Opinion | Must We Dance on Rush Limbaugh’s Grave?

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By admin

The headline: “Rush Limbaugh Dies at 70; Turned Talk Radio Into a Right-Wing Attack Machine.” That nails his significance and signals his destructiveness without hurling slurs. Below those words, in a subhead, came these: “With a following of 15 million and a divisive style of mockery, grievance and denigrating language, he was a force in reshaping American conservatism.” Again, no sugarcoating Limbaugh’s behavior, no hedging about his tactics, but also no taunting, no seething, no celebrating. The paragraphs that followed that subhead also followed suit.

They certainly didn’t pay homage to him. But the nastier stuff that I saw elsewhere did, in its way — by accidentally reifying his aspersions against liberals as merciless jurists and by inadvertently validating his own style. If imitation is the sincerest form of flattery, Limbaugh was just flattered to a fare thee well. He got posthumous company in the gutter, and I’m hard pressed to identify anyone who benefits from that.

There’s another way. Remember — who couldn’t? — when Trump cheapened the Presidential Medal of Freedom by bestowing it on Limbaugh? The best response that I read to that was, as it happens, in The Times, by my colleague Talmon Joseph Smith, who didn’t wring his hands and beat his chest and overwork his thesaurus for synonyms for “shameful,” “abomination” and such. He simply put together a greatest-hits compilation of some of Limbaugh’s least charitable statements about women and minorities, laying Limbaugh’s sexism and racism bare without ever affixing those labels to it.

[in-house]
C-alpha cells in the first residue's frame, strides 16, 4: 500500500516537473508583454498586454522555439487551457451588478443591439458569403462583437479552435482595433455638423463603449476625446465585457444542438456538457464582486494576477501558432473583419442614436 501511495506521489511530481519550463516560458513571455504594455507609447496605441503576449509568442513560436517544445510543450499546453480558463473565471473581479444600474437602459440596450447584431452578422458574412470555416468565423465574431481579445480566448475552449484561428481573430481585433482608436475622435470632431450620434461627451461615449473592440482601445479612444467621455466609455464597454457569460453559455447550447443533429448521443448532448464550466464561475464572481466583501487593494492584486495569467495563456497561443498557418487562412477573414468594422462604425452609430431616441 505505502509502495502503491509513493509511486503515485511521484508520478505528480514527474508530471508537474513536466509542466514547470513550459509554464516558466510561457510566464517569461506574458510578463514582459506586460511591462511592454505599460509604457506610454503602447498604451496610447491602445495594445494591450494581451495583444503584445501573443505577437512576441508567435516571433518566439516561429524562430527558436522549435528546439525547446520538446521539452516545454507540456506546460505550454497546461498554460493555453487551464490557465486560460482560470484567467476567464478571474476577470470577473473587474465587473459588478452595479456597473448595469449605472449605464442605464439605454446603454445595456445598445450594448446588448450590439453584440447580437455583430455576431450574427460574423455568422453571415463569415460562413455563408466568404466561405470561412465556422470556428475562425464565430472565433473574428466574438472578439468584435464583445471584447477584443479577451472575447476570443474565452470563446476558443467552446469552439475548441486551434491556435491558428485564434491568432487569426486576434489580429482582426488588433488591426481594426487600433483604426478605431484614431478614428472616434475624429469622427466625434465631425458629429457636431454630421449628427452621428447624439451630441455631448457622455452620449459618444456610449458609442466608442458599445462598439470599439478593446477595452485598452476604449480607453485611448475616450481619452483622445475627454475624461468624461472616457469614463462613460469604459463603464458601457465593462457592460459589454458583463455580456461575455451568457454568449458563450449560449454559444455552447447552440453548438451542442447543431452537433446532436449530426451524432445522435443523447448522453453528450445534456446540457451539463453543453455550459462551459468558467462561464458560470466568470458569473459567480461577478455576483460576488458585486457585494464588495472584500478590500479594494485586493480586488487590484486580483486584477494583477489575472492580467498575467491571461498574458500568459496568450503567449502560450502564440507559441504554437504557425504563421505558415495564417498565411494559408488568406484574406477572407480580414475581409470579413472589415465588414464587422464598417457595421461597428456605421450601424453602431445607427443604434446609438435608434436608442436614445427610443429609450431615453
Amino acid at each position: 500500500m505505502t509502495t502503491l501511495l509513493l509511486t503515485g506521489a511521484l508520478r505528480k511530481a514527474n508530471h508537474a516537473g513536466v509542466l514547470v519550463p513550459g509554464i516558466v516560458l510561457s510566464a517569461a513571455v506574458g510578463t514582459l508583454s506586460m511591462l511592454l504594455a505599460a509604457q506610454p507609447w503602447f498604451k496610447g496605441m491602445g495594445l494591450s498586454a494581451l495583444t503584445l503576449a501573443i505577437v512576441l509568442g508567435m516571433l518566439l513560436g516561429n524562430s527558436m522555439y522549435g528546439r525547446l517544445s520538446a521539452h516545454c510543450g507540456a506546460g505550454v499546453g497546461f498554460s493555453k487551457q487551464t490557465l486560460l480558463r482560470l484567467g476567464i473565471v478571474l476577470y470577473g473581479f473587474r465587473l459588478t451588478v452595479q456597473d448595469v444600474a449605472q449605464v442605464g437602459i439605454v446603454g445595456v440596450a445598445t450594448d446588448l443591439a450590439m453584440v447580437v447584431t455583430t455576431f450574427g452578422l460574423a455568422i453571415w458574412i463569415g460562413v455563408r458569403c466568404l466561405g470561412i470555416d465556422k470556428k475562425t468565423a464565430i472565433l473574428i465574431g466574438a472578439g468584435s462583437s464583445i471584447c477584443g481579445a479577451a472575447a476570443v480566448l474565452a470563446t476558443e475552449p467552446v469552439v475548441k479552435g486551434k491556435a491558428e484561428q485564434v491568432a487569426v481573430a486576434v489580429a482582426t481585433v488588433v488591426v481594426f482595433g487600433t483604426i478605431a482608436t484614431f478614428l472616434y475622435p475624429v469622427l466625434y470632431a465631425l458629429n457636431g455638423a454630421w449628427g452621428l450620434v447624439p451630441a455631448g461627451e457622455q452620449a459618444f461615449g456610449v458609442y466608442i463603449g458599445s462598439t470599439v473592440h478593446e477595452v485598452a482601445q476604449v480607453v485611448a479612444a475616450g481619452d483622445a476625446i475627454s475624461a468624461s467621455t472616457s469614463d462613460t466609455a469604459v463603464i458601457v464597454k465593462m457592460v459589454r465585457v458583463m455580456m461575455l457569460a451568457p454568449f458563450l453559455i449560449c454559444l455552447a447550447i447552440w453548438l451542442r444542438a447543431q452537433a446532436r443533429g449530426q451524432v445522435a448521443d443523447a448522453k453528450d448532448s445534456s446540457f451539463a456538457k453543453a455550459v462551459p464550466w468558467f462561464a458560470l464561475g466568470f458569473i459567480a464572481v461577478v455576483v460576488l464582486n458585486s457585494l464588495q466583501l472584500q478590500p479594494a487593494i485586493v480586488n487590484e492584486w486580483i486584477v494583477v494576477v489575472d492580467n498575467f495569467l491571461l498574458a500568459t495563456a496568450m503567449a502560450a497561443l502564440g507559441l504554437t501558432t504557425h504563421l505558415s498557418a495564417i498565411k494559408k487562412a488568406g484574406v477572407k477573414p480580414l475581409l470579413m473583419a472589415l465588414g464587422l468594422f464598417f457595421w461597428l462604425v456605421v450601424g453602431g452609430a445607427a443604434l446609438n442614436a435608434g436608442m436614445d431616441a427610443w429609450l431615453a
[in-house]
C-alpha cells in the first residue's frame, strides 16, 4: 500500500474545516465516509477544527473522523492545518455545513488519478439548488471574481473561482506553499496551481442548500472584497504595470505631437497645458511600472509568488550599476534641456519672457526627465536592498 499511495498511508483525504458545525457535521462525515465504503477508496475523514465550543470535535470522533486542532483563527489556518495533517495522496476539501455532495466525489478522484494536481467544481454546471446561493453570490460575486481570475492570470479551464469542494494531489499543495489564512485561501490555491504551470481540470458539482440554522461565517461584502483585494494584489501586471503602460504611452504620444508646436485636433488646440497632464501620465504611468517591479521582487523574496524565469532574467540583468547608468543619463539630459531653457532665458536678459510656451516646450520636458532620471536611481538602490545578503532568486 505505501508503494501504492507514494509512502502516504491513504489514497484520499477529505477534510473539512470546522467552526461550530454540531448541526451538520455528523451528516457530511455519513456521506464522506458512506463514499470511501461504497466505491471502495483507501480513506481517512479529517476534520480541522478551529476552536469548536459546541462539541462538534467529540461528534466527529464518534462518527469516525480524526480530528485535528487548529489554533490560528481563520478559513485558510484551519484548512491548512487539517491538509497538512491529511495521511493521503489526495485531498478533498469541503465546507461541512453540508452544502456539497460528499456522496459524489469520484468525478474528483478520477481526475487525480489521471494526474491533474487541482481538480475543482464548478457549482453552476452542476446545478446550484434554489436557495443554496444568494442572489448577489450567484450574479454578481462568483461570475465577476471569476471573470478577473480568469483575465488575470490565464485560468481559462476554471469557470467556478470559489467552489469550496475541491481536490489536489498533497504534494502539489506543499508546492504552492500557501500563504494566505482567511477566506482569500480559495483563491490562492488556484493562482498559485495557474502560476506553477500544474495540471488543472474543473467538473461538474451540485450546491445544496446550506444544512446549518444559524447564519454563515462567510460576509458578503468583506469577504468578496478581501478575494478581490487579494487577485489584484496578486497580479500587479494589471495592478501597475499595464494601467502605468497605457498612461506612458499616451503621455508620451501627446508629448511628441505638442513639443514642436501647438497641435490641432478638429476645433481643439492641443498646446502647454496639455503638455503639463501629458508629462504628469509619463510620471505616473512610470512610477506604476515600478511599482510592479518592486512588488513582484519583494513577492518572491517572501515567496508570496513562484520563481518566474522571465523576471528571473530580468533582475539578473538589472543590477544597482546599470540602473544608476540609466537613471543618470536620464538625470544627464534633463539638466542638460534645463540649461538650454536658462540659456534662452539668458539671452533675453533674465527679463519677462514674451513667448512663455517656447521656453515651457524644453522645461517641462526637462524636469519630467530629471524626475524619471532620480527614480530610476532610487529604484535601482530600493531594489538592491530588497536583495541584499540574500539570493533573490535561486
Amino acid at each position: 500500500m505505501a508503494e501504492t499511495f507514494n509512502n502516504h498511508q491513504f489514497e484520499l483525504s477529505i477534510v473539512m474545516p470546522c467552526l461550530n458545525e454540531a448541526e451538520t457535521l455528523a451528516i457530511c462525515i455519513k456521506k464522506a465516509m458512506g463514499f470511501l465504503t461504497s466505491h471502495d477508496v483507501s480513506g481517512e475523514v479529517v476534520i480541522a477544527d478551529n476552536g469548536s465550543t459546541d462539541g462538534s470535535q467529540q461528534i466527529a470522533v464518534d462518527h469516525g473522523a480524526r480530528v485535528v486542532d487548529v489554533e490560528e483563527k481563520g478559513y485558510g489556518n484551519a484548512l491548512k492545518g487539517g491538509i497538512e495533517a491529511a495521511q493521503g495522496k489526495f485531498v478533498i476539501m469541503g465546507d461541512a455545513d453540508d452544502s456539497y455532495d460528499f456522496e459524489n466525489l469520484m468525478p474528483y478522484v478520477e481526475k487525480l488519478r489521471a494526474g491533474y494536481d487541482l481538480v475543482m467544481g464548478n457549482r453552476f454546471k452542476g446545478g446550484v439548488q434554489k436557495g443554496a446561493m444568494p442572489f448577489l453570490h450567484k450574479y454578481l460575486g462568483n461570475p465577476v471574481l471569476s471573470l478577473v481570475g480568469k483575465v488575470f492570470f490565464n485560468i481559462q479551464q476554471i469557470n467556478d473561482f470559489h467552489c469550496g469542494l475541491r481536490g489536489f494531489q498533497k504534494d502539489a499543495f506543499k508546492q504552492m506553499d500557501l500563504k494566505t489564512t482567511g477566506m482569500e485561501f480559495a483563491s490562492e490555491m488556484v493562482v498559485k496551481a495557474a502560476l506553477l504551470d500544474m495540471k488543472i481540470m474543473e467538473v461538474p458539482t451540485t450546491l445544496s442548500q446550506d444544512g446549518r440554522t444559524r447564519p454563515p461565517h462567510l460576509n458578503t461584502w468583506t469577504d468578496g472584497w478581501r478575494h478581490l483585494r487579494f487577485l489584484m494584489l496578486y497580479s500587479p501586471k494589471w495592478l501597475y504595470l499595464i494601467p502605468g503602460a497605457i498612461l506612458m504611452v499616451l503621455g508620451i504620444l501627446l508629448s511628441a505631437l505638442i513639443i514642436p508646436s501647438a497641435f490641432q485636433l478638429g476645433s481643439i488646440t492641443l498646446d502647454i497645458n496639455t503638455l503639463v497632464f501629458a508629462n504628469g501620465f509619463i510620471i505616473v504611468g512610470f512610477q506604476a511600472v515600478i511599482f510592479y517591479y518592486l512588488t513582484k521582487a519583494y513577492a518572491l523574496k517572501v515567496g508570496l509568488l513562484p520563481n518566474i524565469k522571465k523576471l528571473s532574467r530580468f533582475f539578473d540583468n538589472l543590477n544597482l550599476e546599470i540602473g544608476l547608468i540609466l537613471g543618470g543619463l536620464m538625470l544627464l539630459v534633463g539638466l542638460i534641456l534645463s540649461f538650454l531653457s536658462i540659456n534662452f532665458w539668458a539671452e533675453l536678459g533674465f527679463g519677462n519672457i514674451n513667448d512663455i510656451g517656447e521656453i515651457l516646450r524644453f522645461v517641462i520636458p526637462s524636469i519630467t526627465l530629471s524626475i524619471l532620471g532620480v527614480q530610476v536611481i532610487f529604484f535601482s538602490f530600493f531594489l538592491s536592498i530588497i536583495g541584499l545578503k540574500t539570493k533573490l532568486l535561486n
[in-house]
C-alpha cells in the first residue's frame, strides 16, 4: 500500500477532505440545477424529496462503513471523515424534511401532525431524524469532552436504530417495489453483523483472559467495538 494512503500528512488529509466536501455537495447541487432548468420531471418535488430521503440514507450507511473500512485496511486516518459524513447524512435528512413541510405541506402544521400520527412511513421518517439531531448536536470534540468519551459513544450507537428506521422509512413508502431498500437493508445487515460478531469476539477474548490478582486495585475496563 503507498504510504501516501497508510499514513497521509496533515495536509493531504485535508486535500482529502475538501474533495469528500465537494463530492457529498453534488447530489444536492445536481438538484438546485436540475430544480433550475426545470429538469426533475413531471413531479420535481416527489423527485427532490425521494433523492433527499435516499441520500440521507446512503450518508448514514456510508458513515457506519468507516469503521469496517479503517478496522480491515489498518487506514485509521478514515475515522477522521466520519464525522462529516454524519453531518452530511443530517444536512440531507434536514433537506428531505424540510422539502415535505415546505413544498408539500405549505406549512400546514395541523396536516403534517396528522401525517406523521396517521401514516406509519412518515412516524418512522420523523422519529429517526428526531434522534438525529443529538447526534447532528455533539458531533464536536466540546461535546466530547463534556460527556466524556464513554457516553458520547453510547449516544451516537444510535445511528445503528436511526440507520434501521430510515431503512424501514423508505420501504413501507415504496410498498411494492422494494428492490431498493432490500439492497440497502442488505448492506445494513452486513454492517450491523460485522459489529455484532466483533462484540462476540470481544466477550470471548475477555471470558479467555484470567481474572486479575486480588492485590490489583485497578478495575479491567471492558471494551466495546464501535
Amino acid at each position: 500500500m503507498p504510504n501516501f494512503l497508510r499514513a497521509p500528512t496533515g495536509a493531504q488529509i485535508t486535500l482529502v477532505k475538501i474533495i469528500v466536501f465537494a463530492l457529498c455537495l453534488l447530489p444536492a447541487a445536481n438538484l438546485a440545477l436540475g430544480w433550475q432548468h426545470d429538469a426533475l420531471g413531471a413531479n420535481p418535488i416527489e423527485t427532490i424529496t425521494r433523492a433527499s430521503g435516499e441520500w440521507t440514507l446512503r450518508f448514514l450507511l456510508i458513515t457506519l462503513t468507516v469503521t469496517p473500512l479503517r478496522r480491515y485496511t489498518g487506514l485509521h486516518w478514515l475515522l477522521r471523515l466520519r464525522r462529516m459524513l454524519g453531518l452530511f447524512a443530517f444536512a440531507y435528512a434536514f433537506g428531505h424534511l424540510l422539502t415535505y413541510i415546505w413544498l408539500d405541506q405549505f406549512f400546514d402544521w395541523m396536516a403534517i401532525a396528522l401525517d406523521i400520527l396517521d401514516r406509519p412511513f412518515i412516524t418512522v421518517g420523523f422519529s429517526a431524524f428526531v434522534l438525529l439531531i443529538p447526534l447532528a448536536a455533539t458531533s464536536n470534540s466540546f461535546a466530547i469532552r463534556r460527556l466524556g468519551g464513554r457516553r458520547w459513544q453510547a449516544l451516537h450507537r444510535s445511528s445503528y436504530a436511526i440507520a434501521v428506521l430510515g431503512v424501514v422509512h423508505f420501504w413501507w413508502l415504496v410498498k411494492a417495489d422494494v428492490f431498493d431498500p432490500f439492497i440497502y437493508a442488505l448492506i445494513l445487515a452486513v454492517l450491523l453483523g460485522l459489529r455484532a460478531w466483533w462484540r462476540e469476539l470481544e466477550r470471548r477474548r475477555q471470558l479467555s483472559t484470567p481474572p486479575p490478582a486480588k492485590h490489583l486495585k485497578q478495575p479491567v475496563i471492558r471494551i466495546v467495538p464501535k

I’m not saying that if we all just talked prettier, we’d find common ground, or that ugly language about bigots is nearly the problem that their bigotry is. I’m not saying that we owe Limbaugh and his listeners a gentle touch and, without it, are doing them some unwarranted disservice.

But our roughness certainly isn’t going to lead anyone to the light, and it may well encourage its targets to hunker down in their resentment, double down on their rage and stray less frequently onto terrain where they might mingle with people who hold at least slightly divergent views.

Our crudeness only perpetuates a kind of discourse that tracks too closely with Twitter: all spleen, no soul. Paired with an information ecosystem in which people on different places of the political spectrum often curate — and ascribe to — wholly different facts, it doesn’t leave us the room for reasoned and reasonable debate on which a healthy democracy thrives.

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